After a contentious race for governor in Virginia, the campaign managers for the two major candidates had a few flashpoints as they reflected on the contest in Arlington on Monday night.
Chris Leavitt, who managed Republican Ed Gillespie’s campaign, said his opposite number on Democratic candidate Ralph Northam’s campaign, Brad Komar, was a “liar” for saying he and his colleagues had no knowledge of an attack ad run by the Latino Victory Fund against the Republican.
Komar said the ad came from a community that felt it was “under attack,” but that the Northam campaign was not involved.
“It’s not how I would have responded,” he said. “We did not see the ad; I did not authorize it.”
The ad showed a white man in a pickup truck with a Gillespie bumper sticker and a Confederate flag threatening minority children. It ran on Spanish-language channels for two days before being taken down after the terrorist attack in New York by a man driving a pickup truck.
The pair were in conversation before more than 250 people at George Mason University’s Arlington campus at an event by the Virginia Public Access Project and GMU’s Schar School of Policy and Government. It came less than a week after Northam beat Gillespie to the governor’s mansion, thanks in part to the 68,315 votes he received in Arlington to Gillespie’s 16,160.
Komar said he regretted the campaign leaving then-lieutenant governor candidate Justin Fairfax, who also triumphed last week in a Democratic clean sweep alongside Attorney General Mark Herring, off a mailer that was sent to some houses in Northern Virginia.
At the time, the campaign said it was accommodating the Laborers’ International Union of North America, which did not endorse Fairfax as he opposes two planned natural gas pipelines, but endorsed the other two.
“We handled a regular, normal thing badly,” Komar said, noting that it should not have been sent out by the campaign but by someone else.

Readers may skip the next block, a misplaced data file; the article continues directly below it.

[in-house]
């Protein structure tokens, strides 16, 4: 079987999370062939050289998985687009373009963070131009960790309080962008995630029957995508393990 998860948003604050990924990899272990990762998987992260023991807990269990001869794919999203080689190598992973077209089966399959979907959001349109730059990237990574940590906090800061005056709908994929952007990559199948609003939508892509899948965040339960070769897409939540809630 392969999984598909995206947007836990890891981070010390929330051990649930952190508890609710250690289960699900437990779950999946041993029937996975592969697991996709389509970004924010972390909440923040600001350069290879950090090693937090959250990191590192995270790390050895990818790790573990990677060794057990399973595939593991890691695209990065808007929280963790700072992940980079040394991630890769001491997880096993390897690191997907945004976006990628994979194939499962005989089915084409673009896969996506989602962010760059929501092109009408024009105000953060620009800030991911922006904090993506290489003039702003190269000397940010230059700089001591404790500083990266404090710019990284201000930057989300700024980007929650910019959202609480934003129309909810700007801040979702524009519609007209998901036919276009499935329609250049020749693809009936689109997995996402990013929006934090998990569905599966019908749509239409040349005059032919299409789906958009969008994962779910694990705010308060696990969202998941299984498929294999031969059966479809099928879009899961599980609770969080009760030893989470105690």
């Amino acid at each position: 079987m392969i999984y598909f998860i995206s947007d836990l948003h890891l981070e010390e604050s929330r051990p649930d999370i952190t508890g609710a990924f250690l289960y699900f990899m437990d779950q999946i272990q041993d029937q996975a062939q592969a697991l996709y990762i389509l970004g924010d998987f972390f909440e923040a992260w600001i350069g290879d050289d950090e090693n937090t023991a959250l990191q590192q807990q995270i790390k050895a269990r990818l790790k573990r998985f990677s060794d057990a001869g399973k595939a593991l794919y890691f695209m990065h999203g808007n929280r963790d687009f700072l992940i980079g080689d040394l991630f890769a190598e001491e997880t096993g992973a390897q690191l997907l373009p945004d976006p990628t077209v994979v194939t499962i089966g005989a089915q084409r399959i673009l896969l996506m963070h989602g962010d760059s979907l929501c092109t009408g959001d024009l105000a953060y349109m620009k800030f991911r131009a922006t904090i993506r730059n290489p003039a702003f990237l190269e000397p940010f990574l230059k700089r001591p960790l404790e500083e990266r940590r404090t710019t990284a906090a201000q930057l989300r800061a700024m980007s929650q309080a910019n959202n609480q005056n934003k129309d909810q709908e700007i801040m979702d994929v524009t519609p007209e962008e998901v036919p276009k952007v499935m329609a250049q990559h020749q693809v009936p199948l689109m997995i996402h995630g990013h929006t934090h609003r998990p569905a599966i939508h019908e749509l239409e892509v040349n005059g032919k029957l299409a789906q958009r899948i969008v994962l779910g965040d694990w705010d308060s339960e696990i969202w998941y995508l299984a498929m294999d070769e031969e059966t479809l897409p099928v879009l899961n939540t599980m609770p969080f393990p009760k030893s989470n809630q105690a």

Leavitt defended the Gillespie campaign’s decision to run television ads attacking Northam as weak on the Central American street gang MS-13, and supporting so-called “Sanctuary Cities,” where local authorities do not cooperate with federal immigration enforcement.
Such “sanctuaries” do not exist in Virginia, but Leavitt said that the Gillespie campaign had data that suggested that some independent voters were concerned about a rise in crime committed by illegal immigrants.
“You have to pick certain spots where there are avenues where you can go after your opponent,” Leavitt said. “This was one of those avenues.”
And Leavitt said trying to find weaknesses in Northam to attack was especially problematic, given his personal history as a U.S. Army doctor then a pediatric neurologist, as well as a stellar career in Richmond.
He said the Gillespie campaign hoped for a bruising Democratic primary against former Rep. Tom Perriello to expose more weaknesses.
“Frankly, the Governor-Elect did not have as many vulnerabilities as we would have liked, and we thought a primary could open up a few more,” Leavitt said.
Looming over the race was President Donald Trump, who was elected last year and has inspired more Democratic activism but left many Republicans walking a tightrope on whether to embrace his rhetoric.
Leavitt said that while it may have appeared Gillespie struggled to find that balance, campaign staff were determined to keep the race about Virginia issues and not “nationalize” it.
Trump did not campaign for Gillespie, and criticized him on Twitter for not embracing “me or what I stand for.”
“At the time, it seemed like the right path,” Leavitt said, noting Gillespie’s emphasis on providing policy to help Virginians rather than be dragged into the national discussion.
For his part, Komar said he and his colleagues looked to capitalize on Gillespie’s apparent reluctance to embrace Trump.
“Trumpism without Trump, I think, is a win for us,” Komar said.
Both agreed that they did not see the wave of anti-Trump sentiment coming in Virginia, a sentiment that has helped almost wipe out Republicans’ advantage in the House of Delegates.
And Komar said the Northam campaign looked to capitalize on Republicans’ inability to repeal the Affordable Care Act, and shift the attention onto Virginia’s proposed expansion of Medicaid under the ACA, unsuccessful both through the General Assembly and executive action.
“The fact that this remained an issue through the election… this was very important,” Komar said.
“It wasn’t an area where we really wanted to debate,” Leavitt said in response. “We wanted to turn the conversation to something else.”